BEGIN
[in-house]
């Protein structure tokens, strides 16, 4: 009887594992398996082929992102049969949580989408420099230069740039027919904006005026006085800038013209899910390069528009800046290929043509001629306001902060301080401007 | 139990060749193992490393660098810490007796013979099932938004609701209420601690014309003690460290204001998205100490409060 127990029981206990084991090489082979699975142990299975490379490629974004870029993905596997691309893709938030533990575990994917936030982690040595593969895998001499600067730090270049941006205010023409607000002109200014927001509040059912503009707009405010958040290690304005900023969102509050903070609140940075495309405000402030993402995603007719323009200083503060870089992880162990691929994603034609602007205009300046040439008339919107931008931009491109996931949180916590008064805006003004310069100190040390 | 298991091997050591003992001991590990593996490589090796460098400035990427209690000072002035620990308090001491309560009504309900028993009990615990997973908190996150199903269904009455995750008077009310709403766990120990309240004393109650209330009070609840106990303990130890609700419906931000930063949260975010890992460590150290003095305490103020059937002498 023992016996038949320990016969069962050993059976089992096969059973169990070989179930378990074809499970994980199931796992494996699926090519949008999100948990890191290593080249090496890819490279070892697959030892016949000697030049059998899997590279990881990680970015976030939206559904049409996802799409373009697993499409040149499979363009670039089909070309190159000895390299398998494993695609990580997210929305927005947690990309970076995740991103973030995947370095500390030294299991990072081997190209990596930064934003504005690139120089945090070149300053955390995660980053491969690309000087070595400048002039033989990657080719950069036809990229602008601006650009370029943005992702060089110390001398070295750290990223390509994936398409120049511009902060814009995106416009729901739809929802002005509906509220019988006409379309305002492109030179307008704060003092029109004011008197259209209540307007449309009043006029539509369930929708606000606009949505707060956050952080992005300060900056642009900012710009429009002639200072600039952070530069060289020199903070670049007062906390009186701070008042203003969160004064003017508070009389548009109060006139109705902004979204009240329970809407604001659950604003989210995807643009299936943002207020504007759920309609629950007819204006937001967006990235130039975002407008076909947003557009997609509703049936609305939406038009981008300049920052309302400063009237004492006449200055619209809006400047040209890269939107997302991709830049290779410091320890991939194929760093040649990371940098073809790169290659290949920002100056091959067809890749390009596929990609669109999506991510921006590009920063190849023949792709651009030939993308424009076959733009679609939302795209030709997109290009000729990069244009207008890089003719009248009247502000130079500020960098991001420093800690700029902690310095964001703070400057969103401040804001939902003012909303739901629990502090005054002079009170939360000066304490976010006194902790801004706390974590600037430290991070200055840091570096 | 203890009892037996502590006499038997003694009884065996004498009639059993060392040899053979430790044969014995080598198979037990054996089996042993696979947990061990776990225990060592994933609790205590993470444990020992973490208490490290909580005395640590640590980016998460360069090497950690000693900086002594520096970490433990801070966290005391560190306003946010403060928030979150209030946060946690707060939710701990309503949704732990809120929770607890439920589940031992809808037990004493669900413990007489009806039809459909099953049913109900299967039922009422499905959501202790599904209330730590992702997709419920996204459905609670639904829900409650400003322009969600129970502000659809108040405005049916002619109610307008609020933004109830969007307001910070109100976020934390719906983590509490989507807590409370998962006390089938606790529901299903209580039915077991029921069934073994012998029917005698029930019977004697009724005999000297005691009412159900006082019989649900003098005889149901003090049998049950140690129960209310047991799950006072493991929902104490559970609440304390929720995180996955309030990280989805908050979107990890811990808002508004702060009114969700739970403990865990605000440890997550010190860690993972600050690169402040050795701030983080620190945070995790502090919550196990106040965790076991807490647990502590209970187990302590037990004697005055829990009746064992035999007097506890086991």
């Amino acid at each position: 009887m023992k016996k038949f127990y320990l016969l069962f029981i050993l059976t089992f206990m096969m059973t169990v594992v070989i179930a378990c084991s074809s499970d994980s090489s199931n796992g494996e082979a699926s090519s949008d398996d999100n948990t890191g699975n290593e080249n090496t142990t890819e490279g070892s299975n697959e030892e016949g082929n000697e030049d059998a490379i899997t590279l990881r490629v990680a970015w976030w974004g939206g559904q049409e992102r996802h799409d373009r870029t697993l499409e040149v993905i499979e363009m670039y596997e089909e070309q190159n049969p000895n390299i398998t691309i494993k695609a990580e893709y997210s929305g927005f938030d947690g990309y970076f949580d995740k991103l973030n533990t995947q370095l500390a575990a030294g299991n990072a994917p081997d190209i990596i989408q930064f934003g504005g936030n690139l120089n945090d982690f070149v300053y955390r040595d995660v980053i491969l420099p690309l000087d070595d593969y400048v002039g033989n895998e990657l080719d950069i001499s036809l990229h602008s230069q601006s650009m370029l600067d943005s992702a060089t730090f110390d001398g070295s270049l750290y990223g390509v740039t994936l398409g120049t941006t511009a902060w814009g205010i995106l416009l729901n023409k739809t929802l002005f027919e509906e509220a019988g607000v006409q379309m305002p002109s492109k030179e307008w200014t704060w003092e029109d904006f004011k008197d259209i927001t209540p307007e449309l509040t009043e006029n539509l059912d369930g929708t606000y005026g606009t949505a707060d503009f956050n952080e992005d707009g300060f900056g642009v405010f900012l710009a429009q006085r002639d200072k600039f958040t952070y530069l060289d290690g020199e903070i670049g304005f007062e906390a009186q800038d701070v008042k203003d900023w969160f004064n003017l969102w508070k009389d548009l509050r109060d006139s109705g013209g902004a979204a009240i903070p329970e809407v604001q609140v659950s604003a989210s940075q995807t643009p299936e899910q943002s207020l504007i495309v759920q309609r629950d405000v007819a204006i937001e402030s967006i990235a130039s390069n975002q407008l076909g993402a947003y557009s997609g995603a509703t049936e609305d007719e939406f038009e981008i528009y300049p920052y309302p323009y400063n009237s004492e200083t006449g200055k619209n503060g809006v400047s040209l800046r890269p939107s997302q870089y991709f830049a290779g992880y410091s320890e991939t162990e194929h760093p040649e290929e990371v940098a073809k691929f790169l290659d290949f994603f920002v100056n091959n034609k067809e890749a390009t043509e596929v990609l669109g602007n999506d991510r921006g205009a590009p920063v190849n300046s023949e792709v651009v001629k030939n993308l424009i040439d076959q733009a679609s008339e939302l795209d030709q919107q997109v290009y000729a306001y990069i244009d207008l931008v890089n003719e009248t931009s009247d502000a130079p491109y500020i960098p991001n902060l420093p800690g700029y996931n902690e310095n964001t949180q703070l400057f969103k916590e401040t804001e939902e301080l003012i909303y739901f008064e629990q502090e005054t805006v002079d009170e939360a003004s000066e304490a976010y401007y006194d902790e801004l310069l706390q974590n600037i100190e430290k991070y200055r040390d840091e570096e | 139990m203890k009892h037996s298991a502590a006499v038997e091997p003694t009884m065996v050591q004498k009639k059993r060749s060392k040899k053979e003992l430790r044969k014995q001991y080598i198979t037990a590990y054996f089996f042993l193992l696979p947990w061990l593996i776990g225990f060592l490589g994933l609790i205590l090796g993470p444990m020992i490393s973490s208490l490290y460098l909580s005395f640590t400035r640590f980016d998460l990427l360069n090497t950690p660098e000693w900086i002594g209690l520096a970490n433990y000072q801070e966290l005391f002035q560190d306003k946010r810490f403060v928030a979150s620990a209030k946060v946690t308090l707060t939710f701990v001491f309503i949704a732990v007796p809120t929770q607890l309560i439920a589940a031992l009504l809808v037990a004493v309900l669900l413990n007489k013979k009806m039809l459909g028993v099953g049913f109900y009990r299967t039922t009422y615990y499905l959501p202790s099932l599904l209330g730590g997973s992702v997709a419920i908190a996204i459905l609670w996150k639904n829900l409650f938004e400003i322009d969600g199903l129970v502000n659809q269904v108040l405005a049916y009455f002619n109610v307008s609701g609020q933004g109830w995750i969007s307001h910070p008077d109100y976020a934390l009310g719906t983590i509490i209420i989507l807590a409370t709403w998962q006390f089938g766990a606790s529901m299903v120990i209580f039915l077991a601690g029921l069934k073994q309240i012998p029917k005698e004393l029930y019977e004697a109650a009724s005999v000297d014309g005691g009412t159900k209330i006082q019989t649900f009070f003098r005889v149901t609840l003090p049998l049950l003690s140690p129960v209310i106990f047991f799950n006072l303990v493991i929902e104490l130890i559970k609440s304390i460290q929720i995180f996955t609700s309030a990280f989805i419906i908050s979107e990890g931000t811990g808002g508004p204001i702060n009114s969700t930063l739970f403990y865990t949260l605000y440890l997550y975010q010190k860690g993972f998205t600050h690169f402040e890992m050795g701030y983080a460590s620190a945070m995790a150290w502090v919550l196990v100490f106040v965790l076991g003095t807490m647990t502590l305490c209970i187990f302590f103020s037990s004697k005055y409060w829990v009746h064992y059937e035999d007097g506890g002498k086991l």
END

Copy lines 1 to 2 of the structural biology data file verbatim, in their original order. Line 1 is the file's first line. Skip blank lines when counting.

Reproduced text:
[in-house]
């Protein structure tokens, strides 16, 4: 009887594992398996082929992102049969949580989408420099230069740039027919904006005026006085800038013209899910390069528009800046290929043509001629306001902060301080401007 | 139990060749193992490393660098810490007796013979099932938004609701209420601690014309003690460290204001998205100490409060 127990029981206990084991090489082979699975142990299975490379490629974004870029993905596997691309893709938030533990575990994917936030982690040595593969895998001499600067730090270049941006205010023409607000002109200014927001509040059912503009707009405010958040290690304005900023969102509050903070609140940075495309405000402030993402995603007719323009200083503060870089992880162990691929994603034609602007205009300046040439008339919107931008931009491109996931949180916590008064805006003004310069100190040390 | 298991091997050591003992001991590990593996490589090796460098400035990427209690000072002035620990308090001491309560009504309900028993009990615990997973908190996150199903269904009455995750008077009310709403766990120990309240004393109650209330009070609840106990303990130890609700419906931000930063949260975010890992460590150290003095305490103020059937002498 023992016996038949320990016969069962050993059976089992096969059973169990070989179930378990074809499970994980199931796992494996699926090519949008999100948990890191290593080249090496890819490279070892697959030892016949000697030049059998899997590279990881990680970015976030939206559904049409996802799409373009697993499409040149499979363009670039089909070309190159000895390299398998494993695609990580997210929305927005947690990309970076995740991103973030995947370095500390030294299991990072081997190209990596930064934003504005690139120089945090070149300053955390995660980053491969690309000087070595400048002039033989990657080719950069036809990229602008601006650009370029943005992702060089110390001398070295750290990223390509994936398409120049511009902060814009995106416009729901739809929802002005509906509220019988006409379309305002492109030179307008704060003092029109004011008197259209209540307007449309009043006029539509369930929708606000606009949505707060956050952080992005300060900056642009900012710009429009002639200072600039952070530069060289020199903070670049007062906390009186701070008042203003969160004064003017508070009389548009109060006139109705902004979204009240329970809407604001659950604003989210995807643009299936943002207020504007759920309609629950007819204006937001967006990235130039975002407008076909947003557009997609509703049936609305939406038009981008300049920052309302400063009237004492006449200055619209809006400047040209890269939107997302991709830049290779410091320890991939194929760093040649990371940098073809790169290659290949920002100056091959067809890749390009596929990609669109999506991510921006590009920063190849023949792709651009030939993308424009076959733009679609939302795209030709997109290009000729990069244009207008890089003719009248009247502000130079500020960098991001420093800690700029902690310095964001703070400057969103401040804001939902003012909303739901629990502090005054002079009170939360000066304490976010006194902790801004706390974590600037430290991070200055840091570096 | 203890009892037996502590006499038997003694009884065996004498009639059993060392040899053979430790044969014995080598198979037990054996089996042993696979947990061990776990225990060592994933609790205590993470444990020992973490208490490290909580005395640590640590980016998460360069090497950690000693900086002594520096970490433990801070966290005391560190306003946010403060928030979150209030946060946690707060939710701990309503949704732990809120929770607890439920589940031992809808037990004493669900413990007489009806039809459909099953049913109900299967039922009422499905959501202790599904209330730590992702997709419920996204459905609670639904829900409650400003322009969600129970502000659809108040405005049916002619109610307008609020933004109830969007307001910070109100976020934390719906983590509490989507807590409370998962006390089938606790529901299903209580039915077991029921069934073994012998029917005698029930019977004697009724005999000297005691009412159900006082019989649900003098005889149901003090049998049950140690129960209310047991799950006072493991929902104490559970609440304390929720995180996955309030990280989805908050979107990890811990808002508004702060009114969700739970403990865990605000440890997550010190860690993972600050690169402040050795701030983080620190945070995790502090919550196990106040965790076991807490647990502590209970187990302590037990004697005055829990009746064992035999007097506890086991």